(Ch. 13) Response Post -Due. Dec. 5

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PREFONTAINE, Jared Leto, 1997, race

Part 1: After reading chapter 13 sections on “Sports films”,Remakes & Sequels” & “Small Screen: Big Screen” address one the following questions.

  1. If you are drawn to sports films – tell me why. Is there a particular sports film that you can use as an example?
  2. When viewing small screen adaptations or sequels or remakes – what is the compelling factor that would cause you to watch one of those films? Why? Offer an example of one of these films.

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Part 2: As we wrap this semester I’d like you to reflect and think back on what we’ve covered together. Address one of the following questions/writing prompts and post this as your final personal movie blog (on your own site) with the titles listed below. Make sure you add three photos and three links to your post to be consistent with your other original blog posts.

 

  1. Blog post title: “Exploring Film Criticism with a New Perspective” – questions to movie_theater_12consider when writing this: How has your perspective on film criticism changed? Do you approach film viewing differently? Are there elements of filmmaking that you are more in tune with now? Do you appreciate things about film now that you didn’t before? Was there one thing or several things that triggered new thoughts for you?
  2. Blog post title: “Film Criticism = Past-Perfect” – Have you found that the issues and topics we covered served as a reminder or reinforcement of what you already knew? If so, touch on a few of those things.

3. Blog post title: “Film Criticism = Critical Thinking in Action” – How can using the elements of film criticism we explored together help you (and others) examine other arts (music, TV, video games, literature, etc.)?

Crowd watching a movie --- Image by © Daniel Koebe/Corbis

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14 Comments Add yours

  1. jguberman242 says:

    2) When viewing small screen adaptations or sequels or remakes – what is the compelling factor that would cause you to watch one of those films? Why? Offer an example of one of these films.

    I recently found out that Netflix is turning the Series of Unfortunate Events books into a TV series to be released mid-January. This series has already been turned into a movie (2004), and is soon to come to the small screen as a remake/TV adaptation. I plan on watching the series because the movie didn’t cover the events within the book series in nearly as much depth as it should have (granted, fitting 13 novels into a single movie can’t be easy), and I loved the books as a child. The characters, settings, and conflicts were so unique and intriguing that I’d love to see them covered more in depth on screen! I love cinematic worlds with a lot of depth, which I think is a huge contributing factor for me.

    Liked by 1 person

    1. noeltmanning says:

      I think a series version would be perfect for that adaptation. Filmmakers had hoped it would happen in the film series as well. Of course it didn’t

      Liked by 1 person

    2. jguberman242 says:

      https://ratedgforguberman.wordpress.com/2016/12/05/critical-thinking-in-action/
      Here’s my post. I managed to keep something at barely above 300 words for once–yay! Usually I’m much wordier.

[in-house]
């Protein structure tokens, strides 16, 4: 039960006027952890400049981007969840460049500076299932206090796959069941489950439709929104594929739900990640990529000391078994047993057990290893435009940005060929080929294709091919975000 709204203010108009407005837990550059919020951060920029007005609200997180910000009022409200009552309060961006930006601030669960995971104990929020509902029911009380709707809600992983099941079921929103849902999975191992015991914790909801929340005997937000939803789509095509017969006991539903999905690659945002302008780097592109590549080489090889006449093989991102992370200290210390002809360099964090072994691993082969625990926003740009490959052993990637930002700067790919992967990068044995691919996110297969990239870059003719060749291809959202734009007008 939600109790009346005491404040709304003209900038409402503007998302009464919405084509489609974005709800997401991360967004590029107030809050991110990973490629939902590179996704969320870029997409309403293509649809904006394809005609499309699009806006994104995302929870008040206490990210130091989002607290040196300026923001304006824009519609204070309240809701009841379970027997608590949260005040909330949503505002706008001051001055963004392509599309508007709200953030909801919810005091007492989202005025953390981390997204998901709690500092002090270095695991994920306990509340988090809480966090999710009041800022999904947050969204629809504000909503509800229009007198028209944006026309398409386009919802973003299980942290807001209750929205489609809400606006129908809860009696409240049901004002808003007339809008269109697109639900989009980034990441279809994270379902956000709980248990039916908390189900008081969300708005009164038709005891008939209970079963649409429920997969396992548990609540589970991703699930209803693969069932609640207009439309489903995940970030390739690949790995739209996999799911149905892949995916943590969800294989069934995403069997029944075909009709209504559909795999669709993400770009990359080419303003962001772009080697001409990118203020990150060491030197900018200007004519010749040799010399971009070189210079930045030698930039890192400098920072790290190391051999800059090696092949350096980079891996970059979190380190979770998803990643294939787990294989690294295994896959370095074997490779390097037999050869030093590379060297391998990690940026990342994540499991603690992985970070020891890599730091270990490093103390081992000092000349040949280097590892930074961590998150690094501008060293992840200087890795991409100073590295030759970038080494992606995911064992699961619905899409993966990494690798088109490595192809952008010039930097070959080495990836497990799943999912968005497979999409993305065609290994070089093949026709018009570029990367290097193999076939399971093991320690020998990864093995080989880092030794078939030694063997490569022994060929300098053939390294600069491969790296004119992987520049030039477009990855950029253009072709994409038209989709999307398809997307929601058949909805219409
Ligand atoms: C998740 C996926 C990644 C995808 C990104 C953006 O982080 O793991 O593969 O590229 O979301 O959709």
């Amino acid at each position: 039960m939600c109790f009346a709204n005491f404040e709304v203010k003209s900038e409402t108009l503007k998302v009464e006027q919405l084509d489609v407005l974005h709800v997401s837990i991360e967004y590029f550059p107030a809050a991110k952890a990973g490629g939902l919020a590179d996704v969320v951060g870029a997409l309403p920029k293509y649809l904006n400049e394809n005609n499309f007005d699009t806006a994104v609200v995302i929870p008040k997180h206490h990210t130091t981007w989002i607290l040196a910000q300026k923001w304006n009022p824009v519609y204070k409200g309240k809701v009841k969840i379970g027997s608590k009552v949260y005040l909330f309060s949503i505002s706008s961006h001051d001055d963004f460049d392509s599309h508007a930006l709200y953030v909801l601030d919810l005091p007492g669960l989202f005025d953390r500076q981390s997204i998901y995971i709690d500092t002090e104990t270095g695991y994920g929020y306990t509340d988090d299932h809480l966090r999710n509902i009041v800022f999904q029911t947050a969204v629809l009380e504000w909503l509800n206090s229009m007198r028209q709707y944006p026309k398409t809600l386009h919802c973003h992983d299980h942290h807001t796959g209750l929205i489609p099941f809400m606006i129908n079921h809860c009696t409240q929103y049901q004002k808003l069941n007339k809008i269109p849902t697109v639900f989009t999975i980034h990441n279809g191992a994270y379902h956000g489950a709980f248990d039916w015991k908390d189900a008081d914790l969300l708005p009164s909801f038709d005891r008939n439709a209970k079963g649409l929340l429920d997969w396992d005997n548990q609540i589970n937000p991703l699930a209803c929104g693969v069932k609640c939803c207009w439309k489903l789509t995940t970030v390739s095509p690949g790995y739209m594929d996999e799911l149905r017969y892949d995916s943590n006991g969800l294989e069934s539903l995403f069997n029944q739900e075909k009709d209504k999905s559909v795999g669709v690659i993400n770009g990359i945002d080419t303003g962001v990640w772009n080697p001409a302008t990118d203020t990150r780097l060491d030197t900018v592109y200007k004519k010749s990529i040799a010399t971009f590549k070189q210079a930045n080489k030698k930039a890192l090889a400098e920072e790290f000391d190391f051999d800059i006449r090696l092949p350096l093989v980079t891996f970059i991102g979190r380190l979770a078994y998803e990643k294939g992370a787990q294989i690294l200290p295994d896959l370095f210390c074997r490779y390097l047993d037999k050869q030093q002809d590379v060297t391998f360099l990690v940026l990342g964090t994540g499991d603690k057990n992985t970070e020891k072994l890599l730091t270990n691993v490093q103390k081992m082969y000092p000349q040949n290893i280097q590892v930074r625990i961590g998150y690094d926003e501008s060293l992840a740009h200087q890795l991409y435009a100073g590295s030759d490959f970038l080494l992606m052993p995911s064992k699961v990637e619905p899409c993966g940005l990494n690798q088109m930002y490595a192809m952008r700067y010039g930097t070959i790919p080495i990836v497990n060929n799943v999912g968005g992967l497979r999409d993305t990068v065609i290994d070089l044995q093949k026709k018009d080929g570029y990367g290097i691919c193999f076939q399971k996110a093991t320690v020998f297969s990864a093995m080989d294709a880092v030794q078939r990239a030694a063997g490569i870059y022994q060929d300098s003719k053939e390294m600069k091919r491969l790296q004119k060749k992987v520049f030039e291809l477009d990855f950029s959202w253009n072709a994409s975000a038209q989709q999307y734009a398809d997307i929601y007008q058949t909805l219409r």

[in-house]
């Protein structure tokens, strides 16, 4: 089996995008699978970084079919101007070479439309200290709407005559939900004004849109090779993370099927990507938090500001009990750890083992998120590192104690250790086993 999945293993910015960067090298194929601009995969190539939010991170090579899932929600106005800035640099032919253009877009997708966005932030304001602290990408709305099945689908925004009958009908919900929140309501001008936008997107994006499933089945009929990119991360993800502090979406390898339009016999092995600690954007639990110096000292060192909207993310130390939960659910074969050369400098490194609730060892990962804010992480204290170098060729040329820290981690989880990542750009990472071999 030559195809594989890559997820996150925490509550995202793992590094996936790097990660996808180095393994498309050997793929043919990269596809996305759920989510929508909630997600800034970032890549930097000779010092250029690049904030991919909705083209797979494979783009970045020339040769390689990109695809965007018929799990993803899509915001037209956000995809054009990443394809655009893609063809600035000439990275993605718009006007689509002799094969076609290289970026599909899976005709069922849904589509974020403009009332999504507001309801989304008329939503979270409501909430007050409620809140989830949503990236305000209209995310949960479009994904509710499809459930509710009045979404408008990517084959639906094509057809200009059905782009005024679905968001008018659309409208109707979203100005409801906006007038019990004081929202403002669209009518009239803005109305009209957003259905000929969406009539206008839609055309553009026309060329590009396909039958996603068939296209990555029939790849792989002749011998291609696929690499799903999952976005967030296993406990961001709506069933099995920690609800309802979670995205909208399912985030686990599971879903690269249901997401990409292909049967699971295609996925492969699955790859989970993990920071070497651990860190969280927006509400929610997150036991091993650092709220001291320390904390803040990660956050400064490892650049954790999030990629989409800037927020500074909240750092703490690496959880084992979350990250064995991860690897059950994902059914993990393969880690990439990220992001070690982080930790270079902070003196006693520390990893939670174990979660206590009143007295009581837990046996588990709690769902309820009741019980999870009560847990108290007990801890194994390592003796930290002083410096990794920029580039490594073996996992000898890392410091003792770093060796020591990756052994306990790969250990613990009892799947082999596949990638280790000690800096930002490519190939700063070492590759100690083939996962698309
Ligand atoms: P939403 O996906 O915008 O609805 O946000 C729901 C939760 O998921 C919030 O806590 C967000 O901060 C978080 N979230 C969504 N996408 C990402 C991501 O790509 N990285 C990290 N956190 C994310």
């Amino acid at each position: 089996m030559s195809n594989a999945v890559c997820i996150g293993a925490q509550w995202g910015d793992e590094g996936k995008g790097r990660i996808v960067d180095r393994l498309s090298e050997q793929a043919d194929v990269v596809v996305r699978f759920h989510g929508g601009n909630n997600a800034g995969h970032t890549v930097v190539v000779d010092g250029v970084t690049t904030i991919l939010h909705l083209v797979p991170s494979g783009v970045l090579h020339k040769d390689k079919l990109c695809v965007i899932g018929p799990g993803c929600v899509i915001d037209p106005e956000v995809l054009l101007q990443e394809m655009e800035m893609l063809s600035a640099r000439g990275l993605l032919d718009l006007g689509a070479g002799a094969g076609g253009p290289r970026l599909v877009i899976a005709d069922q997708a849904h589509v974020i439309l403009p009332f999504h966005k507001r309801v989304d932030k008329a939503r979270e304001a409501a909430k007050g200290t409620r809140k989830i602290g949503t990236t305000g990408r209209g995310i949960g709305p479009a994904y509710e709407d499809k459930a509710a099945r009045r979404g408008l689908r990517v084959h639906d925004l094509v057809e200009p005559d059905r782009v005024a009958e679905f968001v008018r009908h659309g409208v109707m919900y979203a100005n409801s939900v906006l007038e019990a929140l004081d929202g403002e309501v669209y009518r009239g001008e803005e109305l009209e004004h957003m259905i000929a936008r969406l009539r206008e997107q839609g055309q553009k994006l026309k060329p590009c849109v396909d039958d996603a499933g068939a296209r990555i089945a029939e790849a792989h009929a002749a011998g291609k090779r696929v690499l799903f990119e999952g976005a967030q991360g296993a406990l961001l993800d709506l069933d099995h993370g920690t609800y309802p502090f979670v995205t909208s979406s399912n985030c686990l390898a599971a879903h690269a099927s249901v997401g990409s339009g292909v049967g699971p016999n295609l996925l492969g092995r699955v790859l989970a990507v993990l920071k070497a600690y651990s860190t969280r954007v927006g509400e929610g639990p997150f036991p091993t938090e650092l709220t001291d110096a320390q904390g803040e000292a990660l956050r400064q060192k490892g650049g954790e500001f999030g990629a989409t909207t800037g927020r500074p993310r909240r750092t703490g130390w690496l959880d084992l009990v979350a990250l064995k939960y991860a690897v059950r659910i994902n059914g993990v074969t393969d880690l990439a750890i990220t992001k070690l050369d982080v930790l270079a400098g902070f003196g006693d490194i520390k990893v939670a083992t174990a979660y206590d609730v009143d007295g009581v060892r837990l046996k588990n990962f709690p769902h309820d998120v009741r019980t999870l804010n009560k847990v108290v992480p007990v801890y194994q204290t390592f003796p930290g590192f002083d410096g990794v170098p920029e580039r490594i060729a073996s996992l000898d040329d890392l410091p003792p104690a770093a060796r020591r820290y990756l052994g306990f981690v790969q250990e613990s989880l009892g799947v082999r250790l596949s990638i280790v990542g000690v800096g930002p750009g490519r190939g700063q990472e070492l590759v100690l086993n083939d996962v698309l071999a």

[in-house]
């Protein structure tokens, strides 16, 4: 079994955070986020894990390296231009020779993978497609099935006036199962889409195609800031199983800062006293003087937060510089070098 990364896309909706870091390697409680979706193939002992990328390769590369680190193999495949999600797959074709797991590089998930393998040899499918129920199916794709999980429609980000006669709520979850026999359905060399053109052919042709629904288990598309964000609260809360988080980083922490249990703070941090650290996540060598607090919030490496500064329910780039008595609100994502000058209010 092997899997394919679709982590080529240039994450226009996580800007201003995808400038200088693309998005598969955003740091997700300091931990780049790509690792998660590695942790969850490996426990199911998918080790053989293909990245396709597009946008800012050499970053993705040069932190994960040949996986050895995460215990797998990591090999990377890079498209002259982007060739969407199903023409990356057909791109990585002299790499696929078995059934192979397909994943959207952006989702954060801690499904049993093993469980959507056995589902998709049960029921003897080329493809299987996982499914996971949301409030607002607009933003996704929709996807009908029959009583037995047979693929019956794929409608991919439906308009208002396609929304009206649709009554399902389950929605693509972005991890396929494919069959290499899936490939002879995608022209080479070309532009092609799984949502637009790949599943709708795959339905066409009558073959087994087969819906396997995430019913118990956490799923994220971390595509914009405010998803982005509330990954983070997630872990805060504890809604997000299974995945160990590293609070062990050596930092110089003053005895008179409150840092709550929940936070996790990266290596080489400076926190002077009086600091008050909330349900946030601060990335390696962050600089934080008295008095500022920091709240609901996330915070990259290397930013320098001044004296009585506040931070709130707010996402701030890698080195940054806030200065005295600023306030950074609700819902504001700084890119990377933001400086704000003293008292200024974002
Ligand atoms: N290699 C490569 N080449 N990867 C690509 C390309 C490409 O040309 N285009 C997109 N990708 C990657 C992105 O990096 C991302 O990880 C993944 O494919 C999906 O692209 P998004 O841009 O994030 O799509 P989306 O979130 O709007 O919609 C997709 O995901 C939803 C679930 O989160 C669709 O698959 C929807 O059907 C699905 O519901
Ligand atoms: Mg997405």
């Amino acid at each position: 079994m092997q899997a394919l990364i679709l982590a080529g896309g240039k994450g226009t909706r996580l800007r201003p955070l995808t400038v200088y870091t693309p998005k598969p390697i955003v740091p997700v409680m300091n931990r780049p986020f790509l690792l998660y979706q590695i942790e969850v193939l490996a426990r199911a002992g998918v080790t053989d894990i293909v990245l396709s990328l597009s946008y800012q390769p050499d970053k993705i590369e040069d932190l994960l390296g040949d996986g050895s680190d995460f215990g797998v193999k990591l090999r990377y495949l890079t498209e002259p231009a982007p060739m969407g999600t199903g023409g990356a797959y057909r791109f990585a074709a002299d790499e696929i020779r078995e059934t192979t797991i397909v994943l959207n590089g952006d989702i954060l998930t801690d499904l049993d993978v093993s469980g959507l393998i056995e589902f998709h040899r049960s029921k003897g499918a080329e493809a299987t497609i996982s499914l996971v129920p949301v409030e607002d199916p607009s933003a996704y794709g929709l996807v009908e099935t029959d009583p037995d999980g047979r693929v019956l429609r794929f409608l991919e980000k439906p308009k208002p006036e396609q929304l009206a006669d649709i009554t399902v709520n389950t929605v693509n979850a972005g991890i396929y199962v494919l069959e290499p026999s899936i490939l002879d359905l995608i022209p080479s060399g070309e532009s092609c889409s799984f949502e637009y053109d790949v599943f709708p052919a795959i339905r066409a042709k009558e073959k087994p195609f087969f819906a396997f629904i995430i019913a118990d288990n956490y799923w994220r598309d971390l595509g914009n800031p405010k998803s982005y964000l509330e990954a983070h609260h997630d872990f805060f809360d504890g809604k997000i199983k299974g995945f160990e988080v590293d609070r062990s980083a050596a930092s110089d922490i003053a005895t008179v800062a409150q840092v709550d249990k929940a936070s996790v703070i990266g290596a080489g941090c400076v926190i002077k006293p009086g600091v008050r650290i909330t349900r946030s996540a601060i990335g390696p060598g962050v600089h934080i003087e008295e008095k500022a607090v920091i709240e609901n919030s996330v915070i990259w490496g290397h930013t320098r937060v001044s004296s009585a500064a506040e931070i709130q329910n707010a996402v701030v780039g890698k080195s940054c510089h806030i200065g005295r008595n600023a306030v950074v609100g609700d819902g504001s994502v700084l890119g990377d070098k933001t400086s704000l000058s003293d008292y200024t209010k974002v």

Liked by 1 person

  2. Mallory Moore says:

    When viewing small screen adaptations or sequels or remakes – what is the compelling factor that would cause you to watch one of those films? Why? Offer an example of one of these films

    I am very skeptical of remakes if the original movie was really good. I personally think of “Ben-Hur” as a classic, for example, and I saw no reason for a remake. I am all for bringing older films to new audiences, but if the original was very well done, I don’t think that it needs to be completely remade. So, the most compelling factor that would make me want to go see a remake is if the new film can offer something substantial that the original couldn’t. I am looking forward to the new, live action version of “Beauty and the Beast,” because I think that the live action can add an element of wonder that we didn’t get in the original. Dancing household items is one thing in animation, but it might be even more fantastic in live action. I’ve also heard that Emma Watson put her own feminist spin on the character by doing things like refusing to wear a corset under her costume. If this really shines through, it will bring something new to the “tale as old as time.” However, a remake could also just be a waste of time. I was not too impressed with the live-action remake of “Cinderella,” for example. I felt that there had been too many Cinderella-story movies made already, and the new one added nothing new to the table.

    Liked by 1 person

  3. noeltmanning says:

    I agree with the Cinderella comment. I am also looking forward to B&B live action.

    Like

  4. kmanning2 says:

    2. When viewing small screen adaptations or sequels or remakes – what is the compelling factor that would cause you to watch one of those films? Why? Offer an example of one of these films.

    If the first movie has provided closure, I will actually be more drawn to the sequel. I think I might differ from most viewers in this way. If I’m not expecting a sequel, I’m actually more likely to want to watch it. I despise when filmmakers set up a film for a sequel. However, I appreciate it when a filmmaker makes a good movie and then decides to make another one because of a large fan base and its support. For me, an example of this would be Princess Diaries 1 and Princess Diaries 2: Royal Engagement, directed by Garry Marshall. I did my film project on Marshall, and to my knowledge, this was the only time he did a sequel. The first movie wrapped up nicely, and he waited some time to do the second, which also wrapped up well. Before his death, there were talks of a Princess Diaries 3, and I would be first in line to see it.